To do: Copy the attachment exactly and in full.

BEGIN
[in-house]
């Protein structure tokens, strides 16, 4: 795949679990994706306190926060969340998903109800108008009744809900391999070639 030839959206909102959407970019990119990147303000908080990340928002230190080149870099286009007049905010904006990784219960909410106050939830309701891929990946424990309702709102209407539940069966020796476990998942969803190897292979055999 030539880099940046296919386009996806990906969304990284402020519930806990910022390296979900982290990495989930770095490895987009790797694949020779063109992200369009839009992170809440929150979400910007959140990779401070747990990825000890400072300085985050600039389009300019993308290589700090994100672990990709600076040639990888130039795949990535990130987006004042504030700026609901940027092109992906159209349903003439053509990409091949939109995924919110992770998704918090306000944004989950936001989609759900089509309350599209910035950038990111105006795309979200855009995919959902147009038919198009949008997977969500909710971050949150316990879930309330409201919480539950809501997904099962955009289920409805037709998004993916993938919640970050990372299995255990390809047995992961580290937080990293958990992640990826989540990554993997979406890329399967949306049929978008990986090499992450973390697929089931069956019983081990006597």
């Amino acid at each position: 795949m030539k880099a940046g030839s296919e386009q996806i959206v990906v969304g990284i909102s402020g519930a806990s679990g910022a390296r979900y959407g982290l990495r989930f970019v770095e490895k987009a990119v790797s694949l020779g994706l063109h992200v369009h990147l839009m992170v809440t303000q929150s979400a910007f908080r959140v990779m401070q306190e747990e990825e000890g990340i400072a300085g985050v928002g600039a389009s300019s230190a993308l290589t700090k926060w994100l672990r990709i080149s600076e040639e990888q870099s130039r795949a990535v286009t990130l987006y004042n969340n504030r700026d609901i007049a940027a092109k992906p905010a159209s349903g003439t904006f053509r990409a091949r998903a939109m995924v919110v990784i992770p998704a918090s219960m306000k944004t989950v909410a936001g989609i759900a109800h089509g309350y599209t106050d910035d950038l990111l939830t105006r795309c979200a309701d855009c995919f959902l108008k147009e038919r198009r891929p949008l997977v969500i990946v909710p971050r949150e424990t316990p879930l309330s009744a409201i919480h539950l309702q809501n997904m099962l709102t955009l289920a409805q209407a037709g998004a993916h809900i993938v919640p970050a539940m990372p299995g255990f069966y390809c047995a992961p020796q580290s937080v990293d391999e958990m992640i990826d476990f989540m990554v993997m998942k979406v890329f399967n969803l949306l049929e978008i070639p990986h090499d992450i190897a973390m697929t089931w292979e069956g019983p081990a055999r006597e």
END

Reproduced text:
[in-house]
């Protein structure tokens, strides 16, 4: 795949679990994706306190926060969340998903109800108008009744809900391999070639 030839959206909102959407970019990119990147303000908080990340928002230190080149870099286009007049905010904006990784219960909410106050939830309701891929990946424990309702709102209407539940069966020796476990998942969803190897292979055999 030539880099940046296919386009996806990906969304990284402020519930806990910022390296979900982290990495989930770095490895987009790797694949020779063109992200369009839009992170809440929150979400910007959140990779401070747990990825000890400072300085985050600039389009300019993308290589700090994100672990990709600076040639990888130039795949990535990130987006004042504030700026609901940027092109992906159209349903003439053509990409091949939109995924919110992770998704918090306000944004989950936001989609759900089509309350599209910035950038990111105006795309979200855009995919959902147009038919198009949008997977969500909710971050949150316990879930309330409201919480539950809501997904099962955009289920409805037709998004993916993938919640970050990372299995255990390809047995992961580290937080990293958990992640990826989540990554993997979406890329399967949306049929978008990986090499992450973390697929089931069956019983081990006597």
């Amino acid at each position: 795949m030539k880099a940046g030839s296919e386009q996806i959206v990906v969304g990284i909102s402020g519930a806990s679990g910022a390296r979900y959407g982290l990495r989930f970019v770095e490895k987009a990119v790797s694949l020779g994706l063109h992200v369009h990147l839009m992170v809440t303000q929150s979400a910007f908080r959140v990779m401070q306190e747990e990825e000890g990340i400072a300085g985050v928002g600039a389009s300019s230190a993308l290589t700090k926060w994100l672990r990709i080149s600076e040639e990888q870099s130039r795949a990535v286009t990130l987006y004042n969340n504030r700026d609901i007049a940027a092109k992906p905010a159209s349903g003439t904006f053509r990409a091949r998903a939109m995924v919110v990784i992770p998704a918090s219960m306000k944004t989950v909410a936001g989609i759900a109800h089509g309350y599209t106050d910035d950038l990111l939830t105006r795309c979200a309701d855009c995919f959902l108008k147009e038919r198009r891929p949008l997977v969500i990946v909710p971050r949150e424990t316990p879930l309330s009744a409201i919480h539950l309702q809501n997904m099962l709102t955009l289920a409805q209407a037709g998004a993916h809900i993938v919640p970050a539940m990372p299995g255990f069966y390809c047995a992961p020796q580290s937080v990293d391999e958990m992640i990826d476990f989540m990554v993997m998942k979406v890329f399967n969803l949306l049929e978008i070639p990986h090499d992450i190897a973390m697929t089931w292979e069956g019983p081990a055999r006597e």